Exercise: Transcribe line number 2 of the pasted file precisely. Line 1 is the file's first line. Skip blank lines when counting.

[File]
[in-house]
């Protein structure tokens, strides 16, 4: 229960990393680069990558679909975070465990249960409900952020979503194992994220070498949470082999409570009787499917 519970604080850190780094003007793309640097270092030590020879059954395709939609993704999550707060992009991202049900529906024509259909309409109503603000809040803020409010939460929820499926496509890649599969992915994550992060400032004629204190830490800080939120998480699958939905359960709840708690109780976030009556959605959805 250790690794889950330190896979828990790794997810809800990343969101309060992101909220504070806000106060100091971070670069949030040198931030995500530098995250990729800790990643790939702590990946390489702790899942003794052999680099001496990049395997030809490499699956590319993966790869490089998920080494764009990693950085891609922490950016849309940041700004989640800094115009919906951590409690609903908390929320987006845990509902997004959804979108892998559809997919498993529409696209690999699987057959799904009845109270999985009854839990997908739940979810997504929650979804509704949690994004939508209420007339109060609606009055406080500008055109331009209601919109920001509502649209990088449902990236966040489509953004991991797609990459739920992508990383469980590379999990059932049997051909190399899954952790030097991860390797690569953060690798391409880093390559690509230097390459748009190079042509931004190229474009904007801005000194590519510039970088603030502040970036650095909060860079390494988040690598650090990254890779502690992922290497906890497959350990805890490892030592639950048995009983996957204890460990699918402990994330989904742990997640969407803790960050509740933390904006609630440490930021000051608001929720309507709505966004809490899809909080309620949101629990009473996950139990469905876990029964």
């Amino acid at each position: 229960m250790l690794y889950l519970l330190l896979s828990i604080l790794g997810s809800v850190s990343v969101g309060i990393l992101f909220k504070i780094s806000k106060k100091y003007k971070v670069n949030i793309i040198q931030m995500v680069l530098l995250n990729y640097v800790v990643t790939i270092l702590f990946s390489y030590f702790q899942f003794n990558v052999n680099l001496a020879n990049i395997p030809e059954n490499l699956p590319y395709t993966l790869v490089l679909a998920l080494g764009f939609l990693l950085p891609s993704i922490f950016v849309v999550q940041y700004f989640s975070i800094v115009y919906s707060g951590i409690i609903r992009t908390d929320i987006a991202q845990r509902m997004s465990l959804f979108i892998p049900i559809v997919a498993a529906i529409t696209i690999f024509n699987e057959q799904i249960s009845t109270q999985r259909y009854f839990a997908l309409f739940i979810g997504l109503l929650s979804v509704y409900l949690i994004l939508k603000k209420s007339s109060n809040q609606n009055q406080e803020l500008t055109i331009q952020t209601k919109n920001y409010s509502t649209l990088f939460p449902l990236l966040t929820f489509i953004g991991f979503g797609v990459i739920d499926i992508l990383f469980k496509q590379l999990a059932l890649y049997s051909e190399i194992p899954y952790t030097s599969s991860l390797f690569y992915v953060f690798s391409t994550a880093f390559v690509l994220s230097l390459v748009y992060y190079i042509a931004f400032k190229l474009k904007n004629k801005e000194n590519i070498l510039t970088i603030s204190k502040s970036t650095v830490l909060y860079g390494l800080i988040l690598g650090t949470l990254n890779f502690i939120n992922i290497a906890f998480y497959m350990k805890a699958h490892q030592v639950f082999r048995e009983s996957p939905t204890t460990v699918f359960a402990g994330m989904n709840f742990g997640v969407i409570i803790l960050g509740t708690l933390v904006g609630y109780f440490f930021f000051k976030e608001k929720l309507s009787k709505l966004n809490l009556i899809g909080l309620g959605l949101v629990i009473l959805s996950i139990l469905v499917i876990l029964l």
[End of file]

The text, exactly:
């Protein structure tokens, strides 16, 4: 229960990393680069990558679909975070465990249960409900952020979503194992994220070498949470082999409570009787499917 519970604080850190780094003007793309640097270092030590020879059954395709939609993704999550707060992009991202049900529906024509259909309409109503603000809040803020409010939460929820499926496509890649599969992915994550992060400032004629204190830490800080939120998480699958939905359960709840708690109780976030009556959605959805 250790690794889950330190896979828990790794997810809800990343969101309060992101909220504070806000106060100091971070670069949030040198931030995500530098995250990729800790990643790939702590990946390489702790899942003794052999680099001496990049395997030809490499699956590319993966790869490089998920080494764009990693950085891609922490950016849309940041700004989640800094115009919906951590409690609903908390929320987006845990509902997004959804979108892998559809997919498993529409696209690999699987057959799904009845109270999985009854839990997908739940979810997504929650979804509704949690994004939508209420007339109060609606009055406080500008055109331009209601919109920001509502649209990088449902990236966040489509953004991991797609990459739920992508990383469980590379999990059932049997051909190399899954952790030097991860390797690569953060690798391409880093390559690509230097390459748009190079042509931004190229474009904007801005000194590519510039970088603030502040970036650095909060860079390494988040690598650090990254890779502690992922290497906890497959350990805890490892030592639950048995009983996957204890460990699918402990994330989904742990997640969407803790960050509740933390904006609630440490930021000051608001929720309507709505966004809490899809909080309620949101629990009473996950139990469905876990029964």